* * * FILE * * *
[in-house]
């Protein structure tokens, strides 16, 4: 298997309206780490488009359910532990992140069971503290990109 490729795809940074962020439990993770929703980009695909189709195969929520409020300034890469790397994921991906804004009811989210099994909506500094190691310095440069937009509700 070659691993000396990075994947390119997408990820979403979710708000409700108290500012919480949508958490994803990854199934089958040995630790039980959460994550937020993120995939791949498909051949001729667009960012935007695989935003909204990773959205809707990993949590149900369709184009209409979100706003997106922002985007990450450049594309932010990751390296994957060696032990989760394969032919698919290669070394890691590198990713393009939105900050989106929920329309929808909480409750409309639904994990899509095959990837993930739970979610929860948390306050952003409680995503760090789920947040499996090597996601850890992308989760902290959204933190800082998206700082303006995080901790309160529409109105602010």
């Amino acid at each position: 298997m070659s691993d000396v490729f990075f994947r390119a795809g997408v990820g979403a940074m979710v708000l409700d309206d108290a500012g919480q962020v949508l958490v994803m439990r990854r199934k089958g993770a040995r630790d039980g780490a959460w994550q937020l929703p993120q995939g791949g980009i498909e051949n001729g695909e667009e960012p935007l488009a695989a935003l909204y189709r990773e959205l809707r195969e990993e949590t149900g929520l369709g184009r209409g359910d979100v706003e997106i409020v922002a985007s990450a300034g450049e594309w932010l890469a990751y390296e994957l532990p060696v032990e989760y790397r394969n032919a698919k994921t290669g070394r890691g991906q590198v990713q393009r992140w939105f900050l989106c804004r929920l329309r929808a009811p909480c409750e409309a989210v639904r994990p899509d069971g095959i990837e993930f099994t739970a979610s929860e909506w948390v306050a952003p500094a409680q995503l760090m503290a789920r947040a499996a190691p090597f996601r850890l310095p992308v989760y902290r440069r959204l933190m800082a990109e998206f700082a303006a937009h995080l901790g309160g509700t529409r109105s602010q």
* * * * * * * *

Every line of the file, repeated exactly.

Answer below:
[in-house]
């Protein structure tokens, strides 16, 4: 298997309206780490488009359910532990992140069971503290990109 490729795809940074962020439990993770929703980009695909189709195969929520409020300034890469790397994921991906804004009811989210099994909506500094190691310095440069937009509700 070659691993000396990075994947390119997408990820979403979710708000409700108290500012919480949508958490994803990854199934089958040995630790039980959460994550937020993120995939791949498909051949001729667009960012935007695989935003909204990773959205809707990993949590149900369709184009209409979100706003997106922002985007990450450049594309932010990751390296994957060696032990989760394969032919698919290669070394890691590198990713393009939105900050989106929920329309929808909480409750409309639904994990899509095959990837993930739970979610929860948390306050952003409680995503760090789920947040499996090597996601850890992308989760902290959204933190800082998206700082303006995080901790309160529409109105602010």
């Amino acid at each position: 298997m070659s691993d000396v490729f990075f994947r390119a795809g997408v990820g979403a940074m979710v708000l409700d309206d108290a500012g919480q962020v949508l958490v994803m439990r990854r199934k089958g993770a040995r630790d039980g780490a959460w994550q937020l929703p993120q995939g791949g980009i498909e051949n001729g695909e667009e960012p935007l488009a695989a935003l909204y189709r990773e959205l809707r195969e990993e949590t149900g929520l369709g184009r209409g359910d979100v706003e997106i409020v922002a985007s990450a300034g450049e594309w932010l890469a990751y390296e994957l532990p060696v032990e989760y790397r394969n032919a698919k994921t290669g070394r890691g991906q590198v990713q393009r992140w939105f900050l989106c804004r929920l329309r929808a009811p909480c409750e409309a989210v639904r994990p899509d069971g095959i990837e993930f099994t739970a979610s929860e909506w948390v306050a952003p500094a409680q995503l760090m503290a789920r947040a499996a190691p090597f996601r850890l310095p992308v989760y902290r440069r959204l933190m800082a990109e998206f700082a303006a937009h995080l901790g309160g509700t529409r109105s602010q």